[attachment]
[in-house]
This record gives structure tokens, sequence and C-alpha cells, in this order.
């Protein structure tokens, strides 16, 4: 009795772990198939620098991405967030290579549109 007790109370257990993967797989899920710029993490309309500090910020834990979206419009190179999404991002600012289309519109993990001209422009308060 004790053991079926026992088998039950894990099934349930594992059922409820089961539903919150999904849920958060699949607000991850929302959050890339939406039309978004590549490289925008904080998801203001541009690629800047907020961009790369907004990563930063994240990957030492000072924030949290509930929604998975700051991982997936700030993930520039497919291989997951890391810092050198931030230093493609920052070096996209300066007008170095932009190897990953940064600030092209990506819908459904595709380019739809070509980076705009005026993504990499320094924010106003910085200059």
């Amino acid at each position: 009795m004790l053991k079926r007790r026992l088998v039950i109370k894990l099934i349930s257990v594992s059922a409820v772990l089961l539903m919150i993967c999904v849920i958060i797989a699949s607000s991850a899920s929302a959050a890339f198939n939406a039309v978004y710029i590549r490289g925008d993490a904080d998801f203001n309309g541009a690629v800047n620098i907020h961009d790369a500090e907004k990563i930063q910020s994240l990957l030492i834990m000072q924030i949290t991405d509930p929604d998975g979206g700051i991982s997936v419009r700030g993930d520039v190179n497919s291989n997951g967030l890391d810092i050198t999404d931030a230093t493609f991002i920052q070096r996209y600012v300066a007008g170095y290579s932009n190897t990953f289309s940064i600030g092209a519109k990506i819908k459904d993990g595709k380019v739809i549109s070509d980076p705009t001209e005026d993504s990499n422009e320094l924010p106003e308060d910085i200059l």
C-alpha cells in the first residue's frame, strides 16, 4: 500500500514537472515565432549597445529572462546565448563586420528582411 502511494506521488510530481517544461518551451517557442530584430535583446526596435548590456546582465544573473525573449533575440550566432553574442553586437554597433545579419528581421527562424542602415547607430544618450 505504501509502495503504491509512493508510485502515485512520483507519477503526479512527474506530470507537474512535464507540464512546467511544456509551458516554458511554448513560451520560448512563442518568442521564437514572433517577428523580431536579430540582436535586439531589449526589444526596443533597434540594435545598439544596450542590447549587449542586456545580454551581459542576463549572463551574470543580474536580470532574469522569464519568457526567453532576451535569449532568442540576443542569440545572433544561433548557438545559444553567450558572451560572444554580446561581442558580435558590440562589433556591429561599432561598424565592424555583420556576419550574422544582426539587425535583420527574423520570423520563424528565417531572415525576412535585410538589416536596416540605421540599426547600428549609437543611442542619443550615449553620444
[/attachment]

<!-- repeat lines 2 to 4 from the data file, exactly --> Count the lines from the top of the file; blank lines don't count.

This record gives structure tokens, sequence and C-alpha cells, in this order.
């Protein structure tokens, strides 16, 4: 009795772990198939620098991405967030290579549109 007790109370257990993967797989899920710029993490309309500090910020834990979206419009190179999404991002600012289309519109993990001209422009308060 004790053991079926026992088998039950894990099934349930594992059922409820089961539903919150999904849920958060699949607000991850929302959050890339939406039309978004590549490289925008904080998801203001541009690629800047907020961009790369907004990563930063994240990957030492000072924030949290509930929604998975700051991982997936700030993930520039497919291989997951890391810092050198931030230093493609920052070096996209300066007008170095932009190897990953940064600030092209990506819908459904595709380019739809070509980076705009005026993504990499320094924010106003910085200059």
């Amino acid at each position: 009795m004790l053991k079926r007790r026992l088998v039950i109370k894990l099934i349930s257990v594992s059922a409820v772990l089961l539903m919150i993967c999904v849920i958060i797989a699949s607000s991850a899920s929302a959050a890339f198939n939406a039309v978004y710029i590549r490289g925008d993490a904080d998801f203001n309309g541009a690629v800047n620098i907020h961009d790369a500090e907004k990563i930063q910020s994240l990957l030492i834990m000072q924030i949290t991405d509930p929604d998975g979206g700051i991982s997936v419009r700030g993930d520039v190179n497919s291989n997951g967030l890391d810092i050198t999404d931030a230093t493609f991002i920052q070096r996209y600012v300066a007008g170095y290579s932009n190897t990953f289309s940064i600030g092209a519109k990506i819908k459904d993990g595709k380019v739809i549109s070509d980076p705009t001209e005026d993504s990499n422009e320094l924010p106003e308060d910085i200059l």